Residential developers already seem to understand the value of burying power lines, but is there something the city is doing (or can do) to create more visually pleasing streets in commercial areas? Some sort of city-wide project to improve this would be great, and if we can't go back and "fix" the existing problem, we could at least prevent it from happening from this point forward.

I am thinking that The Parkway (just off Pelham, near Michelin) is sans-telephone poles. It is also a very clean, pleasing drive. :)

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Water and sewer are typically buried much deeper than electric and telecom conduit, but they are not placed on top of existing conveyance systems b/c the need for access for repairs/upgrades.  With directional drilling technologies now available it is much easier to bury conduit without digging up large areas.  Conduit or conveyance pipe upto 6" is fairly easy to install using this method.  The only digging involved is the entry and exit point of the drill bit.  It is expensive, but it is becoming more popular.

<{POST_SNAPBACK}>

Water & sewer lines arent that deep. Maybe 4 feet. A water transmission main or sewer outfall or interceptor may be deeper since they are a more impoartant (and typically larger) pipe. But that is not universal.

I do agree that burying lines is more attractive, and safer for the line (wind, trees and ice can't affect it). Its more expensive, but one could argue that it would save money in the long run for not having to repair it so often.

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No its the other way around.  240V power lines are typically the deepest thing in your yard.  Most codes require it to be a minimum of 6ft down because if you cut the cable with a shovel it will kill you pretty quickly.  I've seen the end of a back hoe blown off because a careless operator dug into a residential line.  Telephone and cable tv cables don't have this requirement and are typically only a few inches below the surface. 

There is another big problem with burying power lines in an existing neighborhood.  The electrical service that serves a house has to be refitted to accept underground service.  That means the main meter box has to be rewired which requires a building permit in most municipalities.  Now in order to pass the inspection the resulting wiring has to be brought up to code which can result in thousands of dollars in additional fees for the homeowner.  There will be a huge protest against this.  Its for this reason that burials of existing power lines are extremely rare and only happen if major redevelopment is going on in an area.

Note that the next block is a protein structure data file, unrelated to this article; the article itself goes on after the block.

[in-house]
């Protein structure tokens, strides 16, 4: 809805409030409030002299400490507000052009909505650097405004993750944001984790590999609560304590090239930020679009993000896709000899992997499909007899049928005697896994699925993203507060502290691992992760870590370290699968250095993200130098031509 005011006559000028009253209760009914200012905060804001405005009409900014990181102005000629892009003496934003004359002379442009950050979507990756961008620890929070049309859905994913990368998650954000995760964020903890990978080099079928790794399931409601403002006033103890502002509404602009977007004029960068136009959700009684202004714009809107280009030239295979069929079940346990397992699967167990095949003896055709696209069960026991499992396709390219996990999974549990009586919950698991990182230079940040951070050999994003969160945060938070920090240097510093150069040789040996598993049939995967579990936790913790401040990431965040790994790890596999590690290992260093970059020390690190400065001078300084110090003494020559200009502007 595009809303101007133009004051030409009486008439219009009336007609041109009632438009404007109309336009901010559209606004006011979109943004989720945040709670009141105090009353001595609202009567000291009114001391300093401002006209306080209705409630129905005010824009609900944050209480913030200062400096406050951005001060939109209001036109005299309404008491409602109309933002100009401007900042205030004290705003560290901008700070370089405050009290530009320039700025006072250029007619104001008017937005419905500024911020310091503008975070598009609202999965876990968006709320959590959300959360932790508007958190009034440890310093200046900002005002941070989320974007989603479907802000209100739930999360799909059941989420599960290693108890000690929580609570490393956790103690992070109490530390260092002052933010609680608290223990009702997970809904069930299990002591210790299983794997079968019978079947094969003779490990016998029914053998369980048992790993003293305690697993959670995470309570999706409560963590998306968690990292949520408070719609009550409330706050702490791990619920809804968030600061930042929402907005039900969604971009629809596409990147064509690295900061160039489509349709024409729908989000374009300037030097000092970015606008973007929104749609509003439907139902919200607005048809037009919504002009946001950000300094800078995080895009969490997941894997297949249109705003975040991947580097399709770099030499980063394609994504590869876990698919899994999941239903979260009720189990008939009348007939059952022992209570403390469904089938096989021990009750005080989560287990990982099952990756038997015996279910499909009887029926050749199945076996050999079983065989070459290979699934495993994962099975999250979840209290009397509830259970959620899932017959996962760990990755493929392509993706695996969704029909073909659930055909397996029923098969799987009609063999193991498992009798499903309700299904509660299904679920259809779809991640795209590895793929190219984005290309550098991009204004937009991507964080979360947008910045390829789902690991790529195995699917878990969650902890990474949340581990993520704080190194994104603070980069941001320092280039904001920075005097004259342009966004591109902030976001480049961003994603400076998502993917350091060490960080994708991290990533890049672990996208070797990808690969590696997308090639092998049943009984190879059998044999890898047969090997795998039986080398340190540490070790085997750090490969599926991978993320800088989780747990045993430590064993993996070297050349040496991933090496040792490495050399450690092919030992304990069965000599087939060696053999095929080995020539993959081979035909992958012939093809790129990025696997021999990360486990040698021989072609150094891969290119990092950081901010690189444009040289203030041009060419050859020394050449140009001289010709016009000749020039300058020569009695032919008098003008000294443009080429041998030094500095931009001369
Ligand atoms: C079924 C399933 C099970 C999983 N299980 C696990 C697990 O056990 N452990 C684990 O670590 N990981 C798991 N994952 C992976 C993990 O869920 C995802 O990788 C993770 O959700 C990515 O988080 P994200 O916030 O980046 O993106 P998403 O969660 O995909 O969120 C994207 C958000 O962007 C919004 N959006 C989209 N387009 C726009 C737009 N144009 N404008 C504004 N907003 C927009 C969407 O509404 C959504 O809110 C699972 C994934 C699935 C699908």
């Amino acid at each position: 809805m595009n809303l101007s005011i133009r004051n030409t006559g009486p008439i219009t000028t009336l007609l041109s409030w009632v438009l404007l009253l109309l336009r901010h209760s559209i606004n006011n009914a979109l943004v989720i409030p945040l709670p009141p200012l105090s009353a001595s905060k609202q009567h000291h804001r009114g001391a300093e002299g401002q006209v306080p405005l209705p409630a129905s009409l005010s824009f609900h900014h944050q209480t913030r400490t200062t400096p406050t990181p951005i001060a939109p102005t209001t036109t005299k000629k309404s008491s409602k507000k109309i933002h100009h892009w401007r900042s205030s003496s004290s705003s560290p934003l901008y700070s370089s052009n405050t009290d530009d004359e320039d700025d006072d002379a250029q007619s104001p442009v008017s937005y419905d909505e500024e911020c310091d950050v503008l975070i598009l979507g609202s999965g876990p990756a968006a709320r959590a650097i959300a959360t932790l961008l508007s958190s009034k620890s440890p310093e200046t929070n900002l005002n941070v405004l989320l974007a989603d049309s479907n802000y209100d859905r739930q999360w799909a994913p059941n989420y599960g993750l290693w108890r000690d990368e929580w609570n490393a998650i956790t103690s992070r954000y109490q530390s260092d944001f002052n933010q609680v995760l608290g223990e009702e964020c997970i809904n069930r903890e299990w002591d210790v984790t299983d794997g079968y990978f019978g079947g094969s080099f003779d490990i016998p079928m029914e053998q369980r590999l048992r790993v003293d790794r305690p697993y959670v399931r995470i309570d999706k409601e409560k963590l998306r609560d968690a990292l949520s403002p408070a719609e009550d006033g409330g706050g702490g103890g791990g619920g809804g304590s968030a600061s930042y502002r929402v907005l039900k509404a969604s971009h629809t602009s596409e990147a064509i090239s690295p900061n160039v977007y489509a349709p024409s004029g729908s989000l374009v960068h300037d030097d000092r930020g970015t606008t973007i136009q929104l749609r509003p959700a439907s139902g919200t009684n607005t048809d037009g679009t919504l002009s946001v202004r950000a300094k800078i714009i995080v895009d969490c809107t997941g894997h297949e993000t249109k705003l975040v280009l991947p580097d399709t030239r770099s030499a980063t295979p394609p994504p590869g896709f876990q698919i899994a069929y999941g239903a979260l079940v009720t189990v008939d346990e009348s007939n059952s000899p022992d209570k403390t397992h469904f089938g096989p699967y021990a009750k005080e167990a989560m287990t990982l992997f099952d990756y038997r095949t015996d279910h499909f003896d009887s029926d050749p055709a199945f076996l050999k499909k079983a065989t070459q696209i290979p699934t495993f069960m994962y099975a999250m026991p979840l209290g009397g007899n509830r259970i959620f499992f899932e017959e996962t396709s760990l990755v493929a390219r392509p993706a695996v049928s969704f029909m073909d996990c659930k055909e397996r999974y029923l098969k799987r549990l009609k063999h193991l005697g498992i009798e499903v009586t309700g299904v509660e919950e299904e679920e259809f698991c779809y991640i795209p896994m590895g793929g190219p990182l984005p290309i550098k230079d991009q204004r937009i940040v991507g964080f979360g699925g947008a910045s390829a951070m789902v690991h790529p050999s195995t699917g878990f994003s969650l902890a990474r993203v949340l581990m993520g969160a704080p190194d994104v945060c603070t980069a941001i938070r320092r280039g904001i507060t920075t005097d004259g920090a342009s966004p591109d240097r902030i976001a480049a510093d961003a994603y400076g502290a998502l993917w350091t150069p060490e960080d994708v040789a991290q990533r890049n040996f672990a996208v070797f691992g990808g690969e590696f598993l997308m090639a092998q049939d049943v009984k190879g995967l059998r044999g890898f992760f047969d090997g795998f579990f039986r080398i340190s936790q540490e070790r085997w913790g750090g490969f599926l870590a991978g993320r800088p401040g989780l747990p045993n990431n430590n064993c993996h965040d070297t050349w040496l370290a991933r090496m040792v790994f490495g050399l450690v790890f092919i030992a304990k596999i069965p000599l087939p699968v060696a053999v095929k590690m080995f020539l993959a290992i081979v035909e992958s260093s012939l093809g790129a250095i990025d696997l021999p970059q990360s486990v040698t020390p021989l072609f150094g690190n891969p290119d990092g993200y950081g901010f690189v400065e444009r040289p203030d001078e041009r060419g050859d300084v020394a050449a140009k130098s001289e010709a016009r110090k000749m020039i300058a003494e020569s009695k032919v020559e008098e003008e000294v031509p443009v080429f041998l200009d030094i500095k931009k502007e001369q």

<{POST_SNAPBACK}>

monsoon, where do you get your information on the burial depth of electrical line. From my reading, NEC guidelines do not require depths of more than 2' in most cases for residential. Grounding rods must be buried to depths of 6'. Also, there are a few places where 6' of burial would require blasting in Greenville. Even high voltage transmission lines are not typicallly buried that deep. Wisconsin regs require a burial depth of 3-4 feet as long as the line is not going through a flood plain (I don't know what NC and SC require). You are not going to put a shovel through the conduit/ducts they use for transmission lines.

Correct me if I am wrong.

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It's also good for trees in the first place. How many of us have gone through a neighborhood or section of town,where Duke Power or the other guys from the

tree cutting services, have mutilated the trees. So that there is clearance around

the power lines. Now seeing a malformed tree is way worst than ugly powerlines.

But I guess in older neighborhoods it's not practical. Now major roadways, That's

something different all together. So you would have to say to yourself. Self. When

they were doing all this road widening( Laurens, Woodruff, Western Corridor, list

could go on and on), Why did they not think about buring these things. They thought about it when they built Verdae and the roads at ICAR. Just makes since

to me. While you got the roads torn up anyway. Bury the damn things.

-I moved your post up here, and deleted the dupe. :) -Spartan

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yeah, the power company guys don't exactly keep aesthetics in mind when they are slicing and dicing the trees

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One would think that some sort of city regulation could take care of this problem from here on. Power lines being installed? Bury them. A road being widened? Bury them. It's the smart thing to do, IMO.

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I agree with the lines going underground. I'm planning to move to the new Pendleton West development in downtown Greenville, and one of my primary questions before considering the development was replacement and placement of existing poles.